Ah, as Shakespeare said, there is the rub – to live, work and visit. We have to do all three.

Take the first of these, city living. Derby is running out of space. Planning applications are increasingly being submitted to extend suburbia – putting pressure on the edge of city and green fields.

Many people would prefer to live centrally and city living is an essential ingredient in reimagining our centre. To achieve this, we need investors willing to build a residential offer very different from the suburban-semi with a garden.

The good news is that we have been successful in attracting these investors and between student, office conversion and new-build, there are almost 5,000 resi- units under way, or in planning, for DE1.

This will bring a population similar to that of Ashbourne or Matlock into the heart of the city. It will mean people coming into town each evening, returning from work, bringing energy, activity and money into struggling local businesses.

Yes, city living is apartment living; yes, they are more likely to have terraces than gardens; and yes, the schemes may be taller than we are used to, but, if we desire a vibrant centre - city living is not a nice-to-have, it’s simply a must-have.

The Planning Committee’s decision to approve – subject to conditions - Derby’s first upscale Build-to-Rent apartment scheme, the Landmark, was a welcome, positive and significant step forward.

To achieve the second ingredient - working in the city centre - Derby has the added challenge that so much of our economic activity is located around the outer ring road - the ‘Derby donut’ as I call it.

The 2005 masterplan had an ambition to create 1million square feet of new office space which, when built, would employ 10,000 people. Sometimes referred to as ‘suits on the street’ this desire was strangled by the 2008 crash.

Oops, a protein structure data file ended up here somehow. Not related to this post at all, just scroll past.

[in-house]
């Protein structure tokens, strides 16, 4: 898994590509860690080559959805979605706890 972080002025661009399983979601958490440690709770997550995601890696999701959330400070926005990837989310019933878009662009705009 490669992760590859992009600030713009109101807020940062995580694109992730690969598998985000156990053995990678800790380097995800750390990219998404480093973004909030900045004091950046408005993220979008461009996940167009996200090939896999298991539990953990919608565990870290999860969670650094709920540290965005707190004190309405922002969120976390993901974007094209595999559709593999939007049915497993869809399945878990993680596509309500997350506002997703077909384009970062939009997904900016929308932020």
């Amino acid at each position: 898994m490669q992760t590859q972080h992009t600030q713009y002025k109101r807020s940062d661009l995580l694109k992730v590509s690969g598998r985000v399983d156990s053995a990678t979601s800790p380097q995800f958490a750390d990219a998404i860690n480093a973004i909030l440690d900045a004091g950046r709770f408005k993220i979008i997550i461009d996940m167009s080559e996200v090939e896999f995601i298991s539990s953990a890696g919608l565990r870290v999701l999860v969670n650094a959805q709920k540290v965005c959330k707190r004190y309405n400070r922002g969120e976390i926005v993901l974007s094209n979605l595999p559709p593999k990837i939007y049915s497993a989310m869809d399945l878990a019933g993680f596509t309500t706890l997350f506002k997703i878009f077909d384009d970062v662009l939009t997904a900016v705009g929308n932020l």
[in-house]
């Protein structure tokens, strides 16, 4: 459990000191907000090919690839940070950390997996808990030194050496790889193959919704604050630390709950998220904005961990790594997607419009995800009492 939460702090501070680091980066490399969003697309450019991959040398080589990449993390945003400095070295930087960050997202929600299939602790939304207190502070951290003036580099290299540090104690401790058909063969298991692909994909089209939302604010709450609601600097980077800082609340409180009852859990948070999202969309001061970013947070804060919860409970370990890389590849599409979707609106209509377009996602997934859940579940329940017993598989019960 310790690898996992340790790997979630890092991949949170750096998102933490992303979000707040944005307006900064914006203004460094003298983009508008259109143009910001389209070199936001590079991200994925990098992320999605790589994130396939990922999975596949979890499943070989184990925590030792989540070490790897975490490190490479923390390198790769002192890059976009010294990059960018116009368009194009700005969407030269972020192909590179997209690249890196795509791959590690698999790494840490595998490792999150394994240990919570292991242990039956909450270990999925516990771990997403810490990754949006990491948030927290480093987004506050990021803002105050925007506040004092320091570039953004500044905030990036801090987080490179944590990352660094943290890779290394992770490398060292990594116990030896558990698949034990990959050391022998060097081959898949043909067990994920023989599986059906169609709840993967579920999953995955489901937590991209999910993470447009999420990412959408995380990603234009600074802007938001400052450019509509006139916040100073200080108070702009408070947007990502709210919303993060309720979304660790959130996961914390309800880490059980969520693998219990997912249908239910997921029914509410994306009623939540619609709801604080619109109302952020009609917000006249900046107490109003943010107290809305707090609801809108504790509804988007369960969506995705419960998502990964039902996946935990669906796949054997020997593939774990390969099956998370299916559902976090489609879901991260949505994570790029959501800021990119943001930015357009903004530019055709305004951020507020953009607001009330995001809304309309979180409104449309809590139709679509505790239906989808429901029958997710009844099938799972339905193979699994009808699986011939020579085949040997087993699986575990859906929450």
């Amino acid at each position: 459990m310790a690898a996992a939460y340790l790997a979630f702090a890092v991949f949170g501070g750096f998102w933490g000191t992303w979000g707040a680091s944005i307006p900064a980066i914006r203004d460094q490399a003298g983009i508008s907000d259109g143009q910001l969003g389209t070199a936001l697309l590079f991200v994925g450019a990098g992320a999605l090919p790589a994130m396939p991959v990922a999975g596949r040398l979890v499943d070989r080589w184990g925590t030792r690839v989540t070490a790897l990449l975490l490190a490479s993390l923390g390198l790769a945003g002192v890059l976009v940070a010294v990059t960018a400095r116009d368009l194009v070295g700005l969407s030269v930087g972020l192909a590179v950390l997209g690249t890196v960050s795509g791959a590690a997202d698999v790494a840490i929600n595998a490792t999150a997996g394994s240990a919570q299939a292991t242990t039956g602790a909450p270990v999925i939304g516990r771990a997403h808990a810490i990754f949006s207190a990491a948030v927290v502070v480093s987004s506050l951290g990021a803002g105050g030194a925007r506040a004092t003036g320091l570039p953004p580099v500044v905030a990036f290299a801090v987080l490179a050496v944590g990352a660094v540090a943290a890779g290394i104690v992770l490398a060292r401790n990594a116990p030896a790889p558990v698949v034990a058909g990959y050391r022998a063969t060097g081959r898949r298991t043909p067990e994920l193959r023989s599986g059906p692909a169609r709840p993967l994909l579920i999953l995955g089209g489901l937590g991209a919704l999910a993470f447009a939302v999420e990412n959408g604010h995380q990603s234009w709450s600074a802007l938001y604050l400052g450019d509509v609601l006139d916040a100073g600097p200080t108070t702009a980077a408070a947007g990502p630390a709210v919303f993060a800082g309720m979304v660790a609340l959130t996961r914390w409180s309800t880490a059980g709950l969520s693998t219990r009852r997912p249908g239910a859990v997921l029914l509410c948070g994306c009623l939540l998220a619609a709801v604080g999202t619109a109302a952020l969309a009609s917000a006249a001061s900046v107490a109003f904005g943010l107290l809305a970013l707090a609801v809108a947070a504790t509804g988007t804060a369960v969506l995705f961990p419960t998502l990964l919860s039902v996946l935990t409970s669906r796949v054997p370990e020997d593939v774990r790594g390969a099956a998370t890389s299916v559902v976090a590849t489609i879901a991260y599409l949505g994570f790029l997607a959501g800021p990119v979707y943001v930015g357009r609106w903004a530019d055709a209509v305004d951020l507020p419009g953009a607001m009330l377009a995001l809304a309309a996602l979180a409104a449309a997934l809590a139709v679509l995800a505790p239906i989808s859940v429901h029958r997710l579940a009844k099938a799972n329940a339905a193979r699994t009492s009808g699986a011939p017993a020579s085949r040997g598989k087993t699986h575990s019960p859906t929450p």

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However, we cannot lose the ambition of having people work in the city centre.

The City Council’s Connect scheme has successfully provided opportunities for numerous smaller companies – such as Marketing Derby – to come downtown.

I’m delighted that the City Council is tackling market failure head-on by supporting two mid-sized office schemes in the Cathedral Quarter. Between them, Bold Lane and Full Street will bring another 800 workers into town and that can only be welcome. I believe private investors will quickly follow this lead.

Finally, the third ingredient – visiting - still includes retail, which will need to evolve to survive but also leisure – the food and drink scene, arts and culture, performance and festivals. The reopening of the Assembly Rooms and Guildhall Theatre, the new Museum of Making, will all be positive for footfall but we still have to work on improving the customer journey, experience and broader offer.

The city will soon be bidding into a £500m government pot aimed at revitalising city centres. The competition will be tough and to win, team Derby is going to have to create an exciting collaborative vision that delivers a tangible paradigm shift in how we realistically position Derby to meet the challenges and opportunities of the future.